Tomatoes are truly a Southern staple and for that, they hold a place near and dear in our hearts. With more than 3,000 varieties of tomatoes to choose from, picking one to grow can be a difficult task. If you’re looking to add tomatoes to your garden this season, we have some tips on how to choose the best tomato variety for you. If your favorite tomato variety is the kind that’s on your dinner plate, don’t worry – this recipe from Callie’s Biscuits for a Lowcountry Tomato Pie will have you head over heels.
Adding tomatoes to your garden will not only provide you the essential ingredient for delicious sauces, but a wonderful color that will liven up your vegetable patch.
Hybrid or Heirloom tomatoes? With over 3,000 varieties of tomatoes, the first thing you need to do is get familiar with hybrid and heirloom tomatoes. While they might sound more like a science experiment you shouldn’t eat, hybrid tomatoes are quite delicious and produce crops that have not only have a better heat tolerance but also store for a longer period of time. The only downside is the inability to save your seeds from hybrid crops for the next season. Planting seeds from a hybrid tomato will not produce a crop that is “true to type”, or similar to the parent plant. Often times, these seeds will result with unpredictable traits.
For those who love heirloom tomatoes, be warned, they are a little harder to grow. Heirloom tomatoes are more prone to disease and insect problems (they love tomatoes too), and the plants are more likely to suffer growth deformities. Great heirloom varieties include ‘Cherokee Purple,’ ‘Brandy Wine’ and ‘Black Krim.’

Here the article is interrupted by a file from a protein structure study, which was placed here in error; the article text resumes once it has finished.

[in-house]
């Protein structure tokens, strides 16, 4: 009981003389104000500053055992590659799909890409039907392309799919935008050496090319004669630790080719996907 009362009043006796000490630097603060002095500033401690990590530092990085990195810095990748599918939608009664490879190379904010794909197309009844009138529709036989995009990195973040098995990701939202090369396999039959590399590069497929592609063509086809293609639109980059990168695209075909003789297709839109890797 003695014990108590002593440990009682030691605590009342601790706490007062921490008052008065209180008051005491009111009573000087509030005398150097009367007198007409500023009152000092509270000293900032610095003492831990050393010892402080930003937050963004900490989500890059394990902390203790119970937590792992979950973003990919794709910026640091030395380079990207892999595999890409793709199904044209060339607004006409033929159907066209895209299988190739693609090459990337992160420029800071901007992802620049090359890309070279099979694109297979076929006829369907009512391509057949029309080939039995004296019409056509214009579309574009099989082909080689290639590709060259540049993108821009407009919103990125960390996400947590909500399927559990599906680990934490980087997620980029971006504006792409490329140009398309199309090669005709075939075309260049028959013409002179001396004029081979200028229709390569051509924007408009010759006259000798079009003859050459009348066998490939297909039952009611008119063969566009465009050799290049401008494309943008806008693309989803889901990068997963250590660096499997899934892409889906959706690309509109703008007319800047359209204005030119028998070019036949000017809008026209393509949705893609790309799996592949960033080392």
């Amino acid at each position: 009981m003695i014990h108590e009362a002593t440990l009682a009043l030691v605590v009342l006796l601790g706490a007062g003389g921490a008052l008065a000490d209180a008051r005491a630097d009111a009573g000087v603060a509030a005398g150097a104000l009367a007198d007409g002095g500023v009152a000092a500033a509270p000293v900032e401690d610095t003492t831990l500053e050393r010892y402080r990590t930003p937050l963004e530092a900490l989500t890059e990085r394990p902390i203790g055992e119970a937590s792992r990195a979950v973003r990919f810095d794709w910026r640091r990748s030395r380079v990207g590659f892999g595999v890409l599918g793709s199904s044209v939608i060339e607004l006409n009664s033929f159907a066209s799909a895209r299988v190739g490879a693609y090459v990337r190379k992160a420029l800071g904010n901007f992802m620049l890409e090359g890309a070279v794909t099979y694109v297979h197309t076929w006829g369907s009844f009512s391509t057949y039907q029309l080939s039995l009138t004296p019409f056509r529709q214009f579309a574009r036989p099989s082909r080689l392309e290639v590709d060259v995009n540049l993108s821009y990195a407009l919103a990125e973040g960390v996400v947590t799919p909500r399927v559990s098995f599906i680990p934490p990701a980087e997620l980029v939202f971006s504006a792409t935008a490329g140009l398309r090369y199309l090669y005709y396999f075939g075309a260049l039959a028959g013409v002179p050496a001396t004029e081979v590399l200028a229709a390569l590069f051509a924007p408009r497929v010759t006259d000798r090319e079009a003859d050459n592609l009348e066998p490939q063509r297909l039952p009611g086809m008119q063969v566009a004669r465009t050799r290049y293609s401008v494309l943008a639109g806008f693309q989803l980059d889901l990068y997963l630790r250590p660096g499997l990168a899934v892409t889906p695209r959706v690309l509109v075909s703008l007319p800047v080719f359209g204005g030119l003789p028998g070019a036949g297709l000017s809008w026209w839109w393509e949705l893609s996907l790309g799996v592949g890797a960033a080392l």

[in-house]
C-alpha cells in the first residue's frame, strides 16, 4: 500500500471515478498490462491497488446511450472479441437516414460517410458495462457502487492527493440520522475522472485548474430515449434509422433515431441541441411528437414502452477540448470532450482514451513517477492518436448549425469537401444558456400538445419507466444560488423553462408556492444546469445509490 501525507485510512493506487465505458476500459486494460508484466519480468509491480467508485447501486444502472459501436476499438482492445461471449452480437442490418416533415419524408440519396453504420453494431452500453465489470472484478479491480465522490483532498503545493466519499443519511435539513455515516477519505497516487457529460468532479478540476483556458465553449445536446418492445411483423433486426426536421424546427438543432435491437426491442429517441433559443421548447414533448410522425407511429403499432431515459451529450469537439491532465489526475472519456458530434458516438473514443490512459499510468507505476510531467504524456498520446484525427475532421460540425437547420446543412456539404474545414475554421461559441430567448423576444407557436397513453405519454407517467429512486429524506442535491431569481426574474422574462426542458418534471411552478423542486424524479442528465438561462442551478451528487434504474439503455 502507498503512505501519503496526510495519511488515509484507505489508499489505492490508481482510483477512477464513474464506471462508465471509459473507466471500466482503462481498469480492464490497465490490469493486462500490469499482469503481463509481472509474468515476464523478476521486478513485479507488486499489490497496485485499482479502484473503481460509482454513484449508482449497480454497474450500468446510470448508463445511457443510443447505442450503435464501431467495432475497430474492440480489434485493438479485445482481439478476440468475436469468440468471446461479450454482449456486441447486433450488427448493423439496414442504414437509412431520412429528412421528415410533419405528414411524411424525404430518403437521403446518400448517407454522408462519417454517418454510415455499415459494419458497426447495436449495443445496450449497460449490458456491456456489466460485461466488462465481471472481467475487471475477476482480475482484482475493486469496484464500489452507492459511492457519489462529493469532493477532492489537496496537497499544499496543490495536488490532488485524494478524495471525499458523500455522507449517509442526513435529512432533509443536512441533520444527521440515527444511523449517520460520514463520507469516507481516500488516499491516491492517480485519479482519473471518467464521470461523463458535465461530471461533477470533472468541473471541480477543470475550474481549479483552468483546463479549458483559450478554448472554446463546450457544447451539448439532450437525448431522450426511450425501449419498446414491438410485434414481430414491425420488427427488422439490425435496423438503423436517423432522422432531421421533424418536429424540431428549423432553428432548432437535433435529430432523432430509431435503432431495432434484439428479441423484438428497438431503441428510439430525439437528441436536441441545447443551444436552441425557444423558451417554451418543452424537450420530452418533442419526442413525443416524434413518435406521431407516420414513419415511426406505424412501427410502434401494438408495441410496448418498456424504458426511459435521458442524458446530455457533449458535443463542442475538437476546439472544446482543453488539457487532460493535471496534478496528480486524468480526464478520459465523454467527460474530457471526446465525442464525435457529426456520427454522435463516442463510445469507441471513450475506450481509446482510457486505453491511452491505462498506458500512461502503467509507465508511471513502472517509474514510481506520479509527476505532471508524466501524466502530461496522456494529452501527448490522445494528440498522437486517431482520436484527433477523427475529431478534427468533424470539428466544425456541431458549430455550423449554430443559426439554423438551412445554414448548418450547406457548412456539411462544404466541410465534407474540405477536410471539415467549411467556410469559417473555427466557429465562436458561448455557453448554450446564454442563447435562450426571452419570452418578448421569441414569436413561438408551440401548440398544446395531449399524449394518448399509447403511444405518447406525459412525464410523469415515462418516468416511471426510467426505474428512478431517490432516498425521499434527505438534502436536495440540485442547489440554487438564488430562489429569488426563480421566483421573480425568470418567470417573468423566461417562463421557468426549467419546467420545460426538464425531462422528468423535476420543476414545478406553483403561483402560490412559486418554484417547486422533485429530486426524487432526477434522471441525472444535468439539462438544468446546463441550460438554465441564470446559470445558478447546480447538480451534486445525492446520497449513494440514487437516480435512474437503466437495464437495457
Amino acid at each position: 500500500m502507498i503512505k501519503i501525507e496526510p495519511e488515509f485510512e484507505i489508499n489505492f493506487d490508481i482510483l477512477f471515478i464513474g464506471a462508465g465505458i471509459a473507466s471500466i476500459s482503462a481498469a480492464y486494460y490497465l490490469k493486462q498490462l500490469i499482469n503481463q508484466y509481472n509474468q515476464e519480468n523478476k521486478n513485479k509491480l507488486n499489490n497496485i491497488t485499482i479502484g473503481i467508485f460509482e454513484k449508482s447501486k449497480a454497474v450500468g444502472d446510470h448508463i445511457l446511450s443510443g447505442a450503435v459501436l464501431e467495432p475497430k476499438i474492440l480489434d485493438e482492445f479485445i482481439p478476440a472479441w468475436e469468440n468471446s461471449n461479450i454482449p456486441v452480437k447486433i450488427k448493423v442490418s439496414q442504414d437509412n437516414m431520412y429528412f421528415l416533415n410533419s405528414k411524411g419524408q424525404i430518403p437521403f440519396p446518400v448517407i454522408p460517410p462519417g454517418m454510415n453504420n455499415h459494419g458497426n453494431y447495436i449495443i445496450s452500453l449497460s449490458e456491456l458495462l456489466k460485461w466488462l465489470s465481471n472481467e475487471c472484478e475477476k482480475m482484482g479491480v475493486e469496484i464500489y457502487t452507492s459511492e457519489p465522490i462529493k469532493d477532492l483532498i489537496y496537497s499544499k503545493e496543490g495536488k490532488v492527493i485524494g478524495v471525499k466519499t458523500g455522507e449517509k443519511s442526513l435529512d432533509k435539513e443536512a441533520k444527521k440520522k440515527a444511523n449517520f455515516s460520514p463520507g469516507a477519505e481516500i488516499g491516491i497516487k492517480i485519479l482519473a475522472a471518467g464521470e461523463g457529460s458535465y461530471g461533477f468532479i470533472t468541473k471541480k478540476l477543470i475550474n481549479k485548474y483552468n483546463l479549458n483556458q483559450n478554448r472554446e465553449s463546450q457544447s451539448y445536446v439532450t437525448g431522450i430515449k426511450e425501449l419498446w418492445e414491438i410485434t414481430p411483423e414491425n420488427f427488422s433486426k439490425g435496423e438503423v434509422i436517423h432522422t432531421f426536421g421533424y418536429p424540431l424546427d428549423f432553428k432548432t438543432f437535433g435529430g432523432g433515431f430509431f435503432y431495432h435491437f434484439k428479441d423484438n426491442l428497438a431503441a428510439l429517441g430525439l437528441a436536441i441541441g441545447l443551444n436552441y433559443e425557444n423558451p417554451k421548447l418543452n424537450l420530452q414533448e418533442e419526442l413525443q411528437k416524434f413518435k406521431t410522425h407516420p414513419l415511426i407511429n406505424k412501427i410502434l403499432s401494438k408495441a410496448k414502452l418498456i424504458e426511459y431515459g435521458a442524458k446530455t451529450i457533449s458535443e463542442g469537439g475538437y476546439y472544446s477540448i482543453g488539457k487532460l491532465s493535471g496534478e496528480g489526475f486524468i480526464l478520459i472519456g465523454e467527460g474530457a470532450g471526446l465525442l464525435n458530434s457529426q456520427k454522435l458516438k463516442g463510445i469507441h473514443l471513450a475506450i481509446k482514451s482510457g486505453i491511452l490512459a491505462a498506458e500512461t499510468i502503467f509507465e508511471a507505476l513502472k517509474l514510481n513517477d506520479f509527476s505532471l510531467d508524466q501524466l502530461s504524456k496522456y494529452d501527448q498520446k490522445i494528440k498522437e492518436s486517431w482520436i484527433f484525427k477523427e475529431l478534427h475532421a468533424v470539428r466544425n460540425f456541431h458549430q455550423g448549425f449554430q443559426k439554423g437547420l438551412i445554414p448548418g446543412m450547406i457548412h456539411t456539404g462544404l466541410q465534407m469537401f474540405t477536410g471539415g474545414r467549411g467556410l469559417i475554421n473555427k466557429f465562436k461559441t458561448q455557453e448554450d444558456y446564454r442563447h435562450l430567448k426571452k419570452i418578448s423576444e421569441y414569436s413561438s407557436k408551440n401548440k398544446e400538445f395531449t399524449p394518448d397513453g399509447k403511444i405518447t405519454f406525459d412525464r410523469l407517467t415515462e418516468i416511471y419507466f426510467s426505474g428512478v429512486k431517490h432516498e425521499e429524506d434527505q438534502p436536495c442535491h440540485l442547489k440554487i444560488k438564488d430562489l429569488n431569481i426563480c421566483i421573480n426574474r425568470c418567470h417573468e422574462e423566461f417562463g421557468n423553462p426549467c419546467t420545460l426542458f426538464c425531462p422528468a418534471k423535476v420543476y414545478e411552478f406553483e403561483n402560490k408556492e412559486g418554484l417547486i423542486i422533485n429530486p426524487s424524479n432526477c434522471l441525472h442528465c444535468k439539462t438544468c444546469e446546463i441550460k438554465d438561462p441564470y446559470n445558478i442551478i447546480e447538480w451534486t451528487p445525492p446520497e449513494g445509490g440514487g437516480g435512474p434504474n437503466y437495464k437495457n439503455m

Determinate or Indeterminate? Now that we know the difference between hybrid and heirloom tomatoes, we can decide whether we would like to grow smaller or larger tomatoes.
Smaller tomatoes, from the determinate variety, grow no more than four feet tall and will produce fruit within two to four weeks. Determinate variety types like ‘Bush Celebrity,’ ‘Mountain Pride’ and ‘Southern Star’ are great for canning and sauces.
Larger tomatoes, from the indeterminate variety, can grow up to ten feet tall and will continue to produce fruit until killed by frost. These tomatoes require more support and space than their smaller counterparts. Recommended indeterminate varieties include ‘Big Boy,’ ‘Beefmaster’ and ‘Better Boy.’
After you’ve decided on whether you want hybrid, heirloom, determinate or indeterminate, it’s time to set out and grow your favorite tomato!
Photos courtesy of SeedsNow and SeedsnSuch